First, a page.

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An Interview with Raul Moncayo, Ph.D. on Lacanian Psychoanalysis

David Van Nuys, Ph.D.

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Raul Moncayo, Ph.D.In this edition of the Wise Counsel Podcast, Dr. Van Nuys interviews Raul Moncayo, Ph.D. on the topic of Lacanian Psychoanalysis, which is a further development of the original Freudian psychoanalysis as reimagined by Jacques Lacan, a French Psychoanalyst writing in the middle of the 20th century.

Editor's Note: Psychoanalysis is a field known for complex theories of human nature that make prominent use of 'terms of art' or jargon. Many people are familiar with some of these jargon terms, as used by Freud, such as "ego", the "unconscious", and "repression". Lacan used these terms too, but also popularized many new ones that will be entirely unfamiliar to most listeners. During this interview, Dr. Moncayo speaks quickly at times and does not attempt to carefully define all of these terms. Thus, some parts of the interview may be difficult to follow for listeners who are not already familiar with Lacan and his terminology. Please do make the attempt to listen, however, because there are many wonderful ideas being expressed here concerning how identity and self-concept develops, and how psychological and psychiatric problems that affect identity can be resolved. There is also much useful information here about the history of psychoanalysis as it has developed in "Continental" circles (e.g., in non-English speaking Europe and Latin America). I (Mark Dombeck, Ph.D.), though not a psychoanalyst, will here (below) do my best to translate the valuable ideas contained in this interview into English that a regular person can understand. If any listeners out there are Lacanian experts and wish to refine or refute my translations, I encourage them to leave comments to that effect below.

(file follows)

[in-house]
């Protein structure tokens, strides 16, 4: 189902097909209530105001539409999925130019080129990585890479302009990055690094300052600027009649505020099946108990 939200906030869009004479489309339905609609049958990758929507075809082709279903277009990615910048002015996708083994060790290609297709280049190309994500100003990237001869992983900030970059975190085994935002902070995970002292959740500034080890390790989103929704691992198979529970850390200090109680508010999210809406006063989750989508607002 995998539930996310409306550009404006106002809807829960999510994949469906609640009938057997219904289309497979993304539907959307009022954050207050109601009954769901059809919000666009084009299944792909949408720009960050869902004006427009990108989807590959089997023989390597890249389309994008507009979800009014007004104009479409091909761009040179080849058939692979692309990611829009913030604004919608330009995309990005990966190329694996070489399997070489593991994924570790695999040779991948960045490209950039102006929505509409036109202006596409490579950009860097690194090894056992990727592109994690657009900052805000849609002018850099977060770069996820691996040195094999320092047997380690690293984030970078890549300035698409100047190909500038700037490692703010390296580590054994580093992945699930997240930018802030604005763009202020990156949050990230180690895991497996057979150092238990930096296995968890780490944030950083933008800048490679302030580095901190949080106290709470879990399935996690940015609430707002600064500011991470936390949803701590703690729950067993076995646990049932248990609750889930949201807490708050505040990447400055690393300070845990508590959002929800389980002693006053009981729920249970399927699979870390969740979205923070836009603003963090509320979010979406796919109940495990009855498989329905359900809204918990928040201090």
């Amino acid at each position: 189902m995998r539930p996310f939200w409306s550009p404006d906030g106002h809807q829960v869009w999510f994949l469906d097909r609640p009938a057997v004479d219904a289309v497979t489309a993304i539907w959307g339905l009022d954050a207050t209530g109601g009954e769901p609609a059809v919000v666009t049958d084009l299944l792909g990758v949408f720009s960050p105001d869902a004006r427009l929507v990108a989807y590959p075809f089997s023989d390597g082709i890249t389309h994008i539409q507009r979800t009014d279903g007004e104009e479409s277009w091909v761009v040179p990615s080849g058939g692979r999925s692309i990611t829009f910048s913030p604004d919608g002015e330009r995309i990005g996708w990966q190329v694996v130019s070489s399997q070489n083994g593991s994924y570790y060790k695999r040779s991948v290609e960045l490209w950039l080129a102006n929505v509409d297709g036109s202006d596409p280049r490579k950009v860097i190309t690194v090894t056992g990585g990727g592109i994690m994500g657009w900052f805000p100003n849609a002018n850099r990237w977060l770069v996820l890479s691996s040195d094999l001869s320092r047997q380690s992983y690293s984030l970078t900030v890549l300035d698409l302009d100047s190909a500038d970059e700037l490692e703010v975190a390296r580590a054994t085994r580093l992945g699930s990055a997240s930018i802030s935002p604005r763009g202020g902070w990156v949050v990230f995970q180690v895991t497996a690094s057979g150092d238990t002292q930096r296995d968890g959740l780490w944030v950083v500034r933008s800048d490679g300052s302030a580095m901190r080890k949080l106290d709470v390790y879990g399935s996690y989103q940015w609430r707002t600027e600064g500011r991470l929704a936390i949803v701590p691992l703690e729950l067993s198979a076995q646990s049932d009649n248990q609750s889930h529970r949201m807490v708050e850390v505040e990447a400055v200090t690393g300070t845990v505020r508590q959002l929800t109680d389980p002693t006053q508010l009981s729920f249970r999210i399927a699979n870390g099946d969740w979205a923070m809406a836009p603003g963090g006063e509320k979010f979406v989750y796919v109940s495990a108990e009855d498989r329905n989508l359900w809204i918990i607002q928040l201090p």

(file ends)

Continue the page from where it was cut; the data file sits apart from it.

Additional Note: (January 20, 2009):  As I feared, I have made some mistakes in my attempts at translation.  Dr. Moncayo has been good enough to read through my interpretive essay, find places where I have unintentionally misrepresented things, and has provided corrections and clarifications.  You can find his corrections here appended to this essay as a comment .  Thank you Dr. Moncayo!

Raul Moncayo, Ph.D. was born in Chile to an American mother and a Chilean Father. He was first introduced to Psychology and Psychoanalysis while attending university in Buenos Aires, Argentina, a city known for being a world center of psychoanalysis. After graduating university, he worked in Geneva for the United Nations, and then studied with the renown psychiatrist R.D. Laing in London before ultimately relocating to the San Francisco Bay Area where he begin working as a therapist doing group psychotherapy with Schizophrenic patients on an inpatient unit. Subsequently, he did graduate work at the psychoanalytically inclined Wright Institute in Berkeley, CA. He has continued to live and work in the San Francisco area, and presently works for the Mission Mental Health public health clinic in that city.